Benefits of a Social Engineering Engagement
- Organizational Buy-In – We touched on this above, but a social engineering engagement is one of the best ways to boost organizational buy-in. By demonstrating the risk to the organization (the executives or management through the report, and the employees through awareness training) you are sure to get the organization to understand more fully what you’re up against. Clients who have regular social engineering engagements are less likely to fall for attempts in the future. As an added benefit, employees are much more likely to report social engineering attempts, allowing you to take action to block the threat before it is successful or spreads. One of the hardest things to do in an organization is to take away local administrator rights from users. “You mean I can’t install software, I have to put in a ticket?” Security teams are going to have a hard time getting the buy-in they need to make this change. However, with a third party report that says this has to be done and here is why, you have more leverage.
- Awareness Training – One of my favorite things I get to do as a penetration tester is to perform awareness training for organizations. Because as a hacker myself, I can tell them exactly what the threat is, how I would steal their password, and tell a few stories to make it interesting. During this awareness training, I like to include screenshots of the social engineering assessment we just performed. We hide the identity of who fell for it, because that is not necessary, but a blurred picture from a webcam does wonders to scare employees to thinking twice before clicking on a link. I have yet to come out of a security awareness training without at least one employee telling me that was the most useful hour meeting they have had yet.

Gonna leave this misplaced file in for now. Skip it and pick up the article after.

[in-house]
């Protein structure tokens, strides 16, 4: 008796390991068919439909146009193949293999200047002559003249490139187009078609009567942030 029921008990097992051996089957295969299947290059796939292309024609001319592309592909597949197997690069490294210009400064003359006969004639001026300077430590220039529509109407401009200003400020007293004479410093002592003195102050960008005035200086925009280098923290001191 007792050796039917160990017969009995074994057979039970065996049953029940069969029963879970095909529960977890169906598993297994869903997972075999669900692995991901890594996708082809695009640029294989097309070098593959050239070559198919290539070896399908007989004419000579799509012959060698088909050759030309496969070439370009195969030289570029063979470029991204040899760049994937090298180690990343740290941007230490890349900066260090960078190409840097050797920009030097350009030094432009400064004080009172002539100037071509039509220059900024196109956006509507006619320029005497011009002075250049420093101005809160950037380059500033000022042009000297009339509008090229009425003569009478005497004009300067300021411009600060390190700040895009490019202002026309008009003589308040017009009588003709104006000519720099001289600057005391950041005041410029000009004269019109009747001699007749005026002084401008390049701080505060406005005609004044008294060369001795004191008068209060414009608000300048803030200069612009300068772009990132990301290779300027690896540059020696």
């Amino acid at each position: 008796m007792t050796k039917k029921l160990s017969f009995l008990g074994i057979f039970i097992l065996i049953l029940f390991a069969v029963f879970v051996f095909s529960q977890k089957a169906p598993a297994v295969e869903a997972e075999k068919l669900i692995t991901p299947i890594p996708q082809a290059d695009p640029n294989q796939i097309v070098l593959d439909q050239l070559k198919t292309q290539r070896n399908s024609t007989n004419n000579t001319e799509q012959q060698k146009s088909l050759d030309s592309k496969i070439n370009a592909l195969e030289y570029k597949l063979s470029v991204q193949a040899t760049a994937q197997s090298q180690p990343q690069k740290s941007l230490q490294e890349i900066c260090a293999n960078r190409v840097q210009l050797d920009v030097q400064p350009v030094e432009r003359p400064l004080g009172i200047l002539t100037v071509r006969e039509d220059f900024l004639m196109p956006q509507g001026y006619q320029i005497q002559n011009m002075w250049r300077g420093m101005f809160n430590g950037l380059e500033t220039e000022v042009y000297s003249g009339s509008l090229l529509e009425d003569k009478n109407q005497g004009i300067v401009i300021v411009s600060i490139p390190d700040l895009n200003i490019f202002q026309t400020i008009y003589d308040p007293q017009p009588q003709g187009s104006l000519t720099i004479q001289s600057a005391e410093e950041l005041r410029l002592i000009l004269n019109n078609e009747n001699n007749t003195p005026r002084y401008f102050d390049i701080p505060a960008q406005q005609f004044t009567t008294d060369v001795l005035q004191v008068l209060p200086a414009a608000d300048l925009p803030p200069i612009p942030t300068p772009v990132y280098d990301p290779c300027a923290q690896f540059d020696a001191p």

- Align your Priorities – As we discussed above, a typical organization will spend the majority of their resources in protecting the perimeter, but will fall short when it comes to the internal network or being able to detect an ongoing attack. In most cases, once I gain access to an organization’s internal network, it is pretty much a guarantee that I will get domain administrator permissions, get to the data they are trying to protect, and take over their network. By performing a social engineering engagement, it is easy to demonstrate that priorities need to be realigned. Perhaps the next project should be focused on beefing up the Incident Response process, or network segmentation.
The Cost of an Assessment
The cost of social engineering varies depending on the number of users you would like us to target. We typically recommend starting with a 10% sample of your employees, but we can customize this number based on your particular organization. In our base social engineering assessment, we will use phone-based social engineering for 5 employees, do targeting spear phishing for 5 employees, and then send a bulk phishing campaign to 25 users. The base cost for a social engineering assessment is ~$4,500. Feel free to reach out if you’d like to discuss more or get a customized quote for this.